The dogs are home, pleased to see us and soon over their ordeal. Daughter is home too, pleased to see us too (any chance of some money?), and soon over her ordeal of returning to Nottingham.
The boys make a re-acquaintance with the park and in the evening we make a re-acquaintance with the cinema. Although not Broadway. Thanks to the Times, 2 for 1 tickets for Cineworld.
‘The Best Exotic Marigold Hotel’ is not really my sort of film, it even has a terrible title, but here I am anyway... on a 2-for-1. It is based on the novel ‘These Foolish Things’ by Deborah Moggach, which is a much better title in my opinion.
We are introduced to the seven main characters, a motley crew, all of a certain age, who have all fallen for the so good it can’t be true advertisement for the ‘Best Exotic Marigold Hotel’ encouraging them to outsource their retirement to Jaipur, India.
After an arduous journey, they finally arrive and can congratulate young entrepreneur Sonny (Dev Patel) on how nicely he Photoshop-ed the advert. He has an admirable ambition to run the hotel ‘for the elderly and the beautiful’, all he lacks is the money to do so.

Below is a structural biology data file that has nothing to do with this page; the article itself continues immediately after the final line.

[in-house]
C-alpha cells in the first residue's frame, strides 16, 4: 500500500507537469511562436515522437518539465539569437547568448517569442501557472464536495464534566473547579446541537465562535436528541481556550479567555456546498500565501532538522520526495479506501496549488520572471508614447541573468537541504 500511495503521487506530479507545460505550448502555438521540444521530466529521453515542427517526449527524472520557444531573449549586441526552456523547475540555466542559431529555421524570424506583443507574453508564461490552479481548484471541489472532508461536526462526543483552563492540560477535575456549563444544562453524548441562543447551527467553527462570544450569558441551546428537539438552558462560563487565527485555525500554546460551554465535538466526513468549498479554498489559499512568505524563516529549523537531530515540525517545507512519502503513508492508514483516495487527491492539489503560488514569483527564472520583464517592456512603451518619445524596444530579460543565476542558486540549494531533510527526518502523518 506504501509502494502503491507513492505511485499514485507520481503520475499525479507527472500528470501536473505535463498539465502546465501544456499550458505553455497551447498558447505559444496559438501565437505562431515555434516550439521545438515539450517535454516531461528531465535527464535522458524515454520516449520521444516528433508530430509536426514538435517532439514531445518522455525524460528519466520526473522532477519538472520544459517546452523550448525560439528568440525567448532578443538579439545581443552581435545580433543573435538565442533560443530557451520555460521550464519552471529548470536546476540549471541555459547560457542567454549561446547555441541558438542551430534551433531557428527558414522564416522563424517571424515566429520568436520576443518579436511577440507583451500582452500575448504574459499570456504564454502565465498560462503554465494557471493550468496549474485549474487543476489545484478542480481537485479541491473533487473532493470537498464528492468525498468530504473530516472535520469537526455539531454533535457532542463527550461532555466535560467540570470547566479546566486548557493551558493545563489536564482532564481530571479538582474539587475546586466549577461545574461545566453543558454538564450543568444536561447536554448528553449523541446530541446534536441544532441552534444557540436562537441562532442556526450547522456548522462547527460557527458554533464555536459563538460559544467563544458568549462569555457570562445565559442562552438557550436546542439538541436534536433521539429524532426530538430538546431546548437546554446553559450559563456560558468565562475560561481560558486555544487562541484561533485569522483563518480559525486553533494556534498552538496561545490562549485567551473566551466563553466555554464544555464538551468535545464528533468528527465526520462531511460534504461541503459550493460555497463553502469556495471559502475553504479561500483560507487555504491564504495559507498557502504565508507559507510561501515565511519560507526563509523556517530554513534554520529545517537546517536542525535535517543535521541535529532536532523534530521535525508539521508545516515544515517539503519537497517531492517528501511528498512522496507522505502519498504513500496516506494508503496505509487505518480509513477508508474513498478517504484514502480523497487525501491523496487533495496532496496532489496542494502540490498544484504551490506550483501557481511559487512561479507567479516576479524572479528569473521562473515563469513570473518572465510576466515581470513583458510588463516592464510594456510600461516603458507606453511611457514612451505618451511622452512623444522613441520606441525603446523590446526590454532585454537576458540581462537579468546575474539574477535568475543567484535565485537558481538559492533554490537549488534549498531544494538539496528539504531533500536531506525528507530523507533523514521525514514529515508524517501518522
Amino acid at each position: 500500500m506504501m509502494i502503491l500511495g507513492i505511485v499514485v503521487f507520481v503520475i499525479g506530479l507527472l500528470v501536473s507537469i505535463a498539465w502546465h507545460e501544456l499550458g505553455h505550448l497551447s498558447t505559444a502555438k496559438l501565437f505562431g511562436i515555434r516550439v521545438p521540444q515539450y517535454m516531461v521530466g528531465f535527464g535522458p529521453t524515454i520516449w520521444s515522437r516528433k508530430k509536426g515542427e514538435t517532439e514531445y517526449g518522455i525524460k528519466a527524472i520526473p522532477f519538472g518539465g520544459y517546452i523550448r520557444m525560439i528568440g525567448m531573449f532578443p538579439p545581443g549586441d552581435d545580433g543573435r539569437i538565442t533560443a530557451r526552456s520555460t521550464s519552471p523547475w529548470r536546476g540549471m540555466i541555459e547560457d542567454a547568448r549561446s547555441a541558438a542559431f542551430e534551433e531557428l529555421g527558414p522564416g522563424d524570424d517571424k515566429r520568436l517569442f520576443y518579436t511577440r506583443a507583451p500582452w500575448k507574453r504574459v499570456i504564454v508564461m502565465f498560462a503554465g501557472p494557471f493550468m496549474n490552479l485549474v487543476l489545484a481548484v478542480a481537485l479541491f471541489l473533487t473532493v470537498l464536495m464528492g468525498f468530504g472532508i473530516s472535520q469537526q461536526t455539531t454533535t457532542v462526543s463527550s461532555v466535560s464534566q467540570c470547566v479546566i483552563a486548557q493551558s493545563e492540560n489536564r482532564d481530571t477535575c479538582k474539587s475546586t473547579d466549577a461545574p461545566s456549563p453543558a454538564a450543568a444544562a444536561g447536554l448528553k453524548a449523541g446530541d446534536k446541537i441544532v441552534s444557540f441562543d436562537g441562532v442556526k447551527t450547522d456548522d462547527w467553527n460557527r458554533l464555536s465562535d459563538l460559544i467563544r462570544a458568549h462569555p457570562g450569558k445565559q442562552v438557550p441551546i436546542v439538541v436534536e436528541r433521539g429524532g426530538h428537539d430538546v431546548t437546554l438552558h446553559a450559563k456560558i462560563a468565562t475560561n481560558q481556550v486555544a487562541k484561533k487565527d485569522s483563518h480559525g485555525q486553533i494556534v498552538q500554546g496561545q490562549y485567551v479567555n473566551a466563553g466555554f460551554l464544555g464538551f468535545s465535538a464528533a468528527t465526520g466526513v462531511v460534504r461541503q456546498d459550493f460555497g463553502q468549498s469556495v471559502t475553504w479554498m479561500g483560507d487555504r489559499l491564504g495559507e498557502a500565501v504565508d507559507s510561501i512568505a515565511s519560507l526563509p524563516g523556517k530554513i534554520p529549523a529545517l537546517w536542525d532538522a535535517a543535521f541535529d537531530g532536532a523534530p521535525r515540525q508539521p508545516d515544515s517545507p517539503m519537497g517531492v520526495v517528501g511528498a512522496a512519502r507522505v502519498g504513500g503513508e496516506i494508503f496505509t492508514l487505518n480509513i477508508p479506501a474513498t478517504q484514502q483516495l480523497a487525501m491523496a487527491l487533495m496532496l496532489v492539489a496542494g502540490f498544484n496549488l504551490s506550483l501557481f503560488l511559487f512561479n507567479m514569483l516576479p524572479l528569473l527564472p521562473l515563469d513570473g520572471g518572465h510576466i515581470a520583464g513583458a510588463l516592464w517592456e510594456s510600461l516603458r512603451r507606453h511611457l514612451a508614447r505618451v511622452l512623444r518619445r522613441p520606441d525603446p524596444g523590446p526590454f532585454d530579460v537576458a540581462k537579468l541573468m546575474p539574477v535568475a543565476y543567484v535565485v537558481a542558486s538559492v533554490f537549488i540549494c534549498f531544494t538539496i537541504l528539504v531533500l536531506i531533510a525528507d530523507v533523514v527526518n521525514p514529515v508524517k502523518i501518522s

The guests settle in, dust off the furniture, crush the cockroaches and tuck into their traditional British roast of... goat curry.
The cast is impressive. There’s Celia Imrie as the much married Madge who’s had enough of babysitting duties back home. Ronald Pickup plays the ageing womaniser Norman while Maggie Smith plays Muriel who hates all things foreign but accepts hip surgery in India. Tom Wilkinson plays Graham, a judge who walks away from his career to return to his boyhood India and to track down a former gay lover.
Naturally we have Judi Dench, she plays Evelyn who has been impoverished by the death of her debt ridden husband and Bill Nighy who is Douglas, one half of a couple, the Astley’s, who have been bankrupted by their daughter (we know their pain). Penelope Wilton play his miserable wife Jean. Jean hates India whereas it Douglas feel liberated. You hope that eventually he’ll be liberated from her too and so it proves. She is the only one who fails to let go the past and to embrace the future. Travel is of course supposed to broaden the mind, well some minds anyway.
As a backdrop, India itself steals the show. There’s also a nice side story as Sonny tries to woo his call centre sweetheart Sunaina (Tena Desae).
As a film it’s not too taxing, well not taxing at all really. As charming as it’s predictable, with many of the jokes as old as the cast. It’s a fluffy dog story without the fluffy dog. Come to think of it, why isn’t there a dog? Fluffy or otherwise. Why didn’t one of the characters have a four legged friend? Major oversight.
It’s not a word I'd ever use to describe a film but L described the film as ‘lovely’. So there you go. Lovely. Apparently.
(Saturday 17th March)